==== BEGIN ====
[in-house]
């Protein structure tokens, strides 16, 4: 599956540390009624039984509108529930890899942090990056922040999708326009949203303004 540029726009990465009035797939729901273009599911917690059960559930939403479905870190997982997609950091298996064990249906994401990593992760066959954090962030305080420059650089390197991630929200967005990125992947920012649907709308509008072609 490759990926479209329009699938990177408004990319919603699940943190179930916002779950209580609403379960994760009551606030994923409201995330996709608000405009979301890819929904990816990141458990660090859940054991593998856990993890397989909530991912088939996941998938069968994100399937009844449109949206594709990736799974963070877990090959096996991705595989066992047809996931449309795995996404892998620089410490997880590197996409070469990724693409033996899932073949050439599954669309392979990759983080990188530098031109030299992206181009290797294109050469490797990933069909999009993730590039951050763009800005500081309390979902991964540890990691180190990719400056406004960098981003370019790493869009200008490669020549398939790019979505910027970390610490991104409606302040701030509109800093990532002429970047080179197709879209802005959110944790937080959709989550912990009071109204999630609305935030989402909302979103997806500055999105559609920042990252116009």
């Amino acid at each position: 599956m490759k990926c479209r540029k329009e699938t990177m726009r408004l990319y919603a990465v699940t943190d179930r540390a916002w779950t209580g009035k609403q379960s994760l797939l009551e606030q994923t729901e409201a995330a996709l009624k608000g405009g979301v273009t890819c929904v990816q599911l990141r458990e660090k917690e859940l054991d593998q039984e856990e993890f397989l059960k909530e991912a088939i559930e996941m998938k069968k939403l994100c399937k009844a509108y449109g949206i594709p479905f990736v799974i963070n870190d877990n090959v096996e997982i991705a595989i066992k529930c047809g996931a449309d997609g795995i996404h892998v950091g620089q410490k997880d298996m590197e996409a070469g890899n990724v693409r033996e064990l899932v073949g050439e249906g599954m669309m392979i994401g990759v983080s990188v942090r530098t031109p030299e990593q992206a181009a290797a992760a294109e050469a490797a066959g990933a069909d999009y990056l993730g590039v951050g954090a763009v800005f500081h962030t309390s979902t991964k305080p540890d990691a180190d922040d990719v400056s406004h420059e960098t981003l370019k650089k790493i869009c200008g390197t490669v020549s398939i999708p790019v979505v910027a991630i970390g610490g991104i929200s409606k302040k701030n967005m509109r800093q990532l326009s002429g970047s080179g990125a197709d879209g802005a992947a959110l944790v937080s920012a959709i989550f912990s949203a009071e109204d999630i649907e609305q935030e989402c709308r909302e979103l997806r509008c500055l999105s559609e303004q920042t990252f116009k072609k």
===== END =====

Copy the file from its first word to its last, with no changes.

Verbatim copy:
[in-house]
């Protein structure tokens, strides 16, 4: 599956540390009624039984509108529930890899942090990056922040999708326009949203303004 540029726009990465009035797939729901273009599911917690059960559930939403479905870190997982997609950091298996064990249906994401990593992760066959954090962030305080420059650089390197991630929200967005990125992947920012649907709308509008072609 490759990926479209329009699938990177408004990319919603699940943190179930916002779950209580609403379960994760009551606030994923409201995330996709608000405009979301890819929904990816990141458990660090859940054991593998856990993890397989909530991912088939996941998938069968994100399937009844449109949206594709990736799974963070877990090959096996991705595989066992047809996931449309795995996404892998620089410490997880590197996409070469990724693409033996899932073949050439599954669309392979990759983080990188530098031109030299992206181009290797294109050469490797990933069909999009993730590039951050763009800005500081309390979902991964540890990691180190990719400056406004960098981003370019790493869009200008490669020549398939790019979505910027970390610490991104409606302040701030509109800093990532002429970047080179197709879209802005959110944790937080959709989550912990009071109204999630609305935030989402909302979103997806500055999105559609920042990252116009």
């Amino acid at each position: 599956m490759k990926c479209r540029k329009e699938t990177m726009r408004l990319y919603a990465v699940t943190d179930r540390a916002w779950t209580g009035k609403q379960s994760l797939l009551e606030q994923t729901e409201a995330a996709l009624k608000g405009g979301v273009t890819c929904v990816q599911l990141r458990e660090k917690e859940l054991d593998q039984e856990e993890f397989l059960k909530e991912a088939i559930e996941m998938k069968k939403l994100c399937k009844a509108y449109g949206i594709p479905f990736v799974i963070n870190d877990n090959v096996e997982i991705a595989i066992k529930c047809g996931a449309d997609g795995i996404h892998v950091g620089q410490k997880d298996m590197e996409a070469g890899n990724v693409r033996e064990l899932v073949g050439e249906g599954m669309m392979i994401g990759v983080s990188v942090r530098t031109p030299e990593q992206a181009a290797a992760a294109e050469a490797a066959g990933a069909d999009y990056l993730g590039v951050g954090a763009v800005f500081h962030t309390s979902t991964k305080p540890d990691a180190d922040d990719v400056s406004h420059e960098t981003l370019k650089k790493i869009c200008g390197t490669v020549s398939i999708p790019v979505v910027a991630i970390g610490g991104i929200s409606k302040k701030n967005m509109r800093q990532l326009s002429g970047s080179g990125a197709d879209g802005a992947a959110l944790v937080s920012a959709i989550f912990s949203a009071e109204d999630i649907e609305q935030e989402c709308r909302e979103l997806r509008c500055l999105s559609e303004q920042t990252f116009k072609k």